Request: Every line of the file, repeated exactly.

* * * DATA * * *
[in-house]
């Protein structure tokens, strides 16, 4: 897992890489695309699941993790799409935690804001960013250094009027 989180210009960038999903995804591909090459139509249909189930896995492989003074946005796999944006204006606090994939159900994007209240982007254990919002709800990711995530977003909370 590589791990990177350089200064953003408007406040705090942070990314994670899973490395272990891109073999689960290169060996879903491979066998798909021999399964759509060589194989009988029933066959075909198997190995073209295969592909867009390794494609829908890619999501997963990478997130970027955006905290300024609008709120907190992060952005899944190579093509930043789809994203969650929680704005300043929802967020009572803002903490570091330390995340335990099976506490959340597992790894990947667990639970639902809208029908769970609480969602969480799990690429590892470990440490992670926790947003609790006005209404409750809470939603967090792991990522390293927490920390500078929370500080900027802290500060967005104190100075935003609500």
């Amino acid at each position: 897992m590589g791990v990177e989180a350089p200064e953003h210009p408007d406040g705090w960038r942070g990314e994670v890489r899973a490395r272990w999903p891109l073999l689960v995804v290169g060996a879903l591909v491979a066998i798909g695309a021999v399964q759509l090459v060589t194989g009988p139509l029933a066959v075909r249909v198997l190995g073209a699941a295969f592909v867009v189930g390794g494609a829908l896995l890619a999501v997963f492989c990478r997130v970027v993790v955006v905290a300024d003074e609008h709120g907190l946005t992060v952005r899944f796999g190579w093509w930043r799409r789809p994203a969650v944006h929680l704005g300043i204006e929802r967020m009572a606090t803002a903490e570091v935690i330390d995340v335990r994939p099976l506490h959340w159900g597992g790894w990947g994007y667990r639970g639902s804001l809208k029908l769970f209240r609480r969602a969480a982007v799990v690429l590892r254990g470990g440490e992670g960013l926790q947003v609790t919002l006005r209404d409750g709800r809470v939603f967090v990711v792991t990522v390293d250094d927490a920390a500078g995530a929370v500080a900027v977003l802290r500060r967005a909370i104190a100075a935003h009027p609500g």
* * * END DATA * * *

[in-house]
């Protein structure tokens, strides 16, 4: 897992890489695309699941993790799409935690804001960013250094009027 989180210009960038999903995804591909090459139509249909189930896995492989003074946005796999944006204006606090994939159900994007209240982007254990919002709800990711995530977003909370 590589791990990177350089200064953003408007406040705090942070990314994670899973490395272990891109073999689960290169060996879903491979066998798909021999399964759509060589194989009988029933066959075909198997190995073209295969592909867009390794494609829908890619999501997963990478997130970027955006905290300024609008709120907190992060952005899944190579093509930043789809994203969650929680704005300043929802967020009572803002903490570091330390995340335990099976506490959340597992790894990947667990639970639902809208029908769970609480969602969480799990690429590892470990440490992670926790947003609790006005209404409750809470939603967090792991990522390293927490920390500078929370500080900027802290500060967005104190100075935003609500």
């Amino acid at each position: 897992m590589g791990v990177e989180a350089p200064e953003h210009p408007d406040g705090w960038r942070g990314e994670v890489r899973a490395r272990w999903p891109l073999l689960v995804v290169g060996a879903l591909v491979a066998i798909g695309a021999v399964q759509l090459v060589t194989g009988p139509l029933a066959v075909r249909v198997l190995g073209a699941a295969f592909v867009v189930g390794g494609a829908l896995l890619a999501v997963f492989c990478r997130v970027v993790v955006v905290a300024d003074e609008h709120g907190l946005t992060v952005r899944f796999g190579w093509w930043r799409r789809p994203a969650v944006h929680l704005g300043i204006e929802r967020m009572a606090t803002a903490e570091v935690i330390d995340v335990r994939p099976l506490h959340w159900g597992g790894w990947g994007y667990r639970g639902s804001l809208k029908l769970f209240r609480r969602a969480a982007v799990v690429l590892r254990g470990g440490e992670g960013l926790q947003v609790t919002l006005r209404d409750g709800r809470v939603f967090v990711v792991t990522v390293d250094d927490a920390a500078g995530a929370v500080a900027v977003l802290r500060r967005a909370i104190a100075a935003h009027p609500g």